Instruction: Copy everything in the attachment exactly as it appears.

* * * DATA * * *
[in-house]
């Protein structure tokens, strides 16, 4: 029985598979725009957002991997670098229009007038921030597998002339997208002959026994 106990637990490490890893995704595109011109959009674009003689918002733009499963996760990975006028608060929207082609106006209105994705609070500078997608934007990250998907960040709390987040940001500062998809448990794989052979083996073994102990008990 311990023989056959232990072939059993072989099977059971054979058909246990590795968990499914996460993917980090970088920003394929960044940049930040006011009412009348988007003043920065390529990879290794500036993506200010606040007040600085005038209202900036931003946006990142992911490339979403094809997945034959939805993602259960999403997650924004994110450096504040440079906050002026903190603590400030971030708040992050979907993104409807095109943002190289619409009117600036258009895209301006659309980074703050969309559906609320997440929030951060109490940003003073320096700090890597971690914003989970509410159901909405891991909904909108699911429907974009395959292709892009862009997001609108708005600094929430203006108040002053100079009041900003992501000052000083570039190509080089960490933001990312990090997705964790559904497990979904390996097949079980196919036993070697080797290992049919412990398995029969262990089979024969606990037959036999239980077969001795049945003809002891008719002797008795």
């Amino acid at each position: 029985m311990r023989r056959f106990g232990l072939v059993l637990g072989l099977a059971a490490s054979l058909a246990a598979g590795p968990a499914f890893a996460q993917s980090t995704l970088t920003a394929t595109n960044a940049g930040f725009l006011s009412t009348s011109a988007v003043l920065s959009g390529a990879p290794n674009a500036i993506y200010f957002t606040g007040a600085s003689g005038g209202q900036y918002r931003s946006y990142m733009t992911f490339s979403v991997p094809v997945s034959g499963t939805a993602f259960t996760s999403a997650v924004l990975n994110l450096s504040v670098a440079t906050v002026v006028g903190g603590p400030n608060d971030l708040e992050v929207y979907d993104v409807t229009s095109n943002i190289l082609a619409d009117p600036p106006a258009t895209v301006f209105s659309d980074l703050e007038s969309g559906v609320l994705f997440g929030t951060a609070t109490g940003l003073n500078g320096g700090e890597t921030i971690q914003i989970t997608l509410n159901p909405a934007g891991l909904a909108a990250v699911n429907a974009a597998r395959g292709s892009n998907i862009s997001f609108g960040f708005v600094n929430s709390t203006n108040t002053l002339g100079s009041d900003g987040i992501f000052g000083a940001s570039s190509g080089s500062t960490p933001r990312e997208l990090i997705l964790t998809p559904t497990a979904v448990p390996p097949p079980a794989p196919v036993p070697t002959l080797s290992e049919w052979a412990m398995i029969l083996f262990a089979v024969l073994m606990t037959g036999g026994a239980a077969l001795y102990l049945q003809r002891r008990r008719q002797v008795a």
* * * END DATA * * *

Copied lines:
[in-house]
């Protein structure tokens, strides 16, 4: 029985598979725009957002991997670098229009007038921030597998002339997208002959026994 106990637990490490890893995704595109011109959009674009003689918002733009499963996760990975006028608060929207082609106006209105994705609070500078997608934007990250998907960040709390987040940001500062998809448990794989052979083996073994102990008990 311990023989056959232990072939059993072989099977059971054979058909246990590795968990499914996460993917980090970088920003394929960044940049930040006011009412009348988007003043920065390529990879290794500036993506200010606040007040600085005038209202900036931003946006990142992911490339979403094809997945034959939805993602259960999403997650924004994110450096504040440079906050002026903190603590400030971030708040992050979907993104409807095109943002190289619409009117600036258009895209301006659309980074703050969309559906609320997440929030951060109490940003003073320096700090890597971690914003989970509410159901909405891991909904909108699911429907974009395959292709892009862009997001609108708005600094929430203006108040002053100079009041900003992501000052000083570039190509080089960490933001990312990090997705964790559904497990979904390996097949079980196919036993070697080797290992049919412990398995029969262990089979024969606990037959036999239980077969001795049945003809002891008719002797008795």
């Amino acid at each position: 029985m311990r023989r056959f106990g232990l072939v059993l637990g072989l099977a059971a490490s054979l058909a246990a598979g590795p968990a499914f890893a996460q993917s980090t995704l970088t920003a394929t595109n960044a940049g930040f725009l006011s009412t009348s011109a988007v003043l920065s959009g390529a990879p290794n674009a500036i993506y200010f957002t606040g007040a600085s003689g005038g209202q900036y918002r931003s946006y990142m733009t992911f490339s979403v991997p094809v997945s034959g499963t939805a993602f259960t996760s999403a997650v924004l990975n994110l450096s504040v670098a440079t906050v002026v006028g903190g603590p400030n608060d971030l708040e992050v929207y979907d993104v409807t229009s095109n943002i190289l082609a619409d009117p600036p106006a258009t895209v301006f209105s659309d980074l703050e007038s969309g559906v609320l994705f997440g929030t951060a609070t109490g940003l003073n500078g320096g700090e890597t921030i971690q914003i989970t997608l509410n159901p909405a934007g891991l909904a909108a990250v699911n429907a974009a597998r395959g292709s892009n998907i862009s997001f609108g960040f708005v600094n929430s709390t203006n108040t002053l002339g100079s009041d900003g987040i992501f000052g000083a940001s570039s190509g080089s500062t960490p933001r990312e997208l990090i997705l964790t998809p559904t497990a979904v448990p390996p097949p079980a794989p196919v036993p070697t002959l080797s290992e049919w052979a412990m398995i029969l083996f262990a089979v024969l073994m606990t037959g036999g026994a239980a077969l001795y102990l049945q003809r002891r008990r008719q002797v008795a």